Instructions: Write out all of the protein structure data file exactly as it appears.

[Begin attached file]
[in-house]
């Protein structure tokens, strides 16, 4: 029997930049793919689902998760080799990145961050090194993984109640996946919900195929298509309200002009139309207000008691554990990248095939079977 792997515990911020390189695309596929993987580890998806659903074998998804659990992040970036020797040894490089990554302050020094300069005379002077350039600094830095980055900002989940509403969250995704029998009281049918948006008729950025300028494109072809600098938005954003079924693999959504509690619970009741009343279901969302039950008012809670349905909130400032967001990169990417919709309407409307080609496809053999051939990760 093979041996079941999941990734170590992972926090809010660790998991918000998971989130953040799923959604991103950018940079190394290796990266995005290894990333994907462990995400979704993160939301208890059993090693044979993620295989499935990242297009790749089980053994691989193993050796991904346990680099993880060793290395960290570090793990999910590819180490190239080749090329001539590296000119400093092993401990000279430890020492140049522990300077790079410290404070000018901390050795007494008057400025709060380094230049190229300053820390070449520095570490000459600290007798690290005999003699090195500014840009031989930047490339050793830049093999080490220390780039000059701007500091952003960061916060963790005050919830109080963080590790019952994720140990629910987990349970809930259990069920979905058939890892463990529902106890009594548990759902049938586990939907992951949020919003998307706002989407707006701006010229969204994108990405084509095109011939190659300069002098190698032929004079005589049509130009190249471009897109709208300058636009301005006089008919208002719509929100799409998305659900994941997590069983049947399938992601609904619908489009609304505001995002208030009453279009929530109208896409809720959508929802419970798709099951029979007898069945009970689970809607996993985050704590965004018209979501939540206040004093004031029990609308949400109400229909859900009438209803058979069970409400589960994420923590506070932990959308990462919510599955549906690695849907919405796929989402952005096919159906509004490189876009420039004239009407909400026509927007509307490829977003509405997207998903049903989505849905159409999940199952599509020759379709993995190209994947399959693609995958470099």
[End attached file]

[in-house]
């Protein structure tokens, strides 16, 4: 029997930049793919689902998760080799990145961050090194993984109640996946919900195929298509309200002009139309207000008691554990990248095939079977 792997515990911020390189695309596929993987580890998806659903074998998804659990992040970036020797040894490089990554302050020094300069005379002077350039600094830095980055900002989940509403969250995704029998009281049918948006008729950025300028494109072809600098938005954003079924693999959504509690619970009741009343279901969302039950008012809670349905909130400032967001990169990417919709309407409307080609496809053999051939990760 093979041996079941999941990734170590992972926090809010660790998991918000998971989130953040799923959604991103950018940079190394290796990266995005290894990333994907462990995400979704993160939301208890059993090693044979993620295989499935990242297009790749089980053994691989193993050796991904346990680099993880060793290395960290570090793990999910590819180490190239080749090329001539590296000119400093092993401990000279430890020492140049522990300077790079410290404070000018901390050795007494008057400025709060380094230049190229300053820390070449520095570490000459600290007798690290005999003699090195500014840009031989930047490339050793830049093999080490220390780039000059701007500091952003960061916060963790005050919830109080963080590790019952994720140990629910987990349970809930259990069920979905058939890892463990529902106890009594548990759902049938586990939907992951949020919003998307706002989407707006701006010229969204994108990405084509095109011939190659300069002098190698032929004079005589049509130009190249471009897109709208300058636009301005006089008919208002719509929100799409998305659900994941997590069983049947399938992601609904619908489009609304505001995002208030009453279009929530109208896409809720959508929802419970798709099951029979007898069945009970689970809607996993985050704590965004018209979501939540206040004093004031029990609308949400109400229909859900009438209803058979069970409400589960994420923590506070932990959308990462919510599955549906690695849907919405796929989402952005096919159906509004490189876009420039004239009407909400026509927007509307490829977003509405997207998903049903989505849905159409999940199952599509020759379709993995190209994947399959693609995958470099």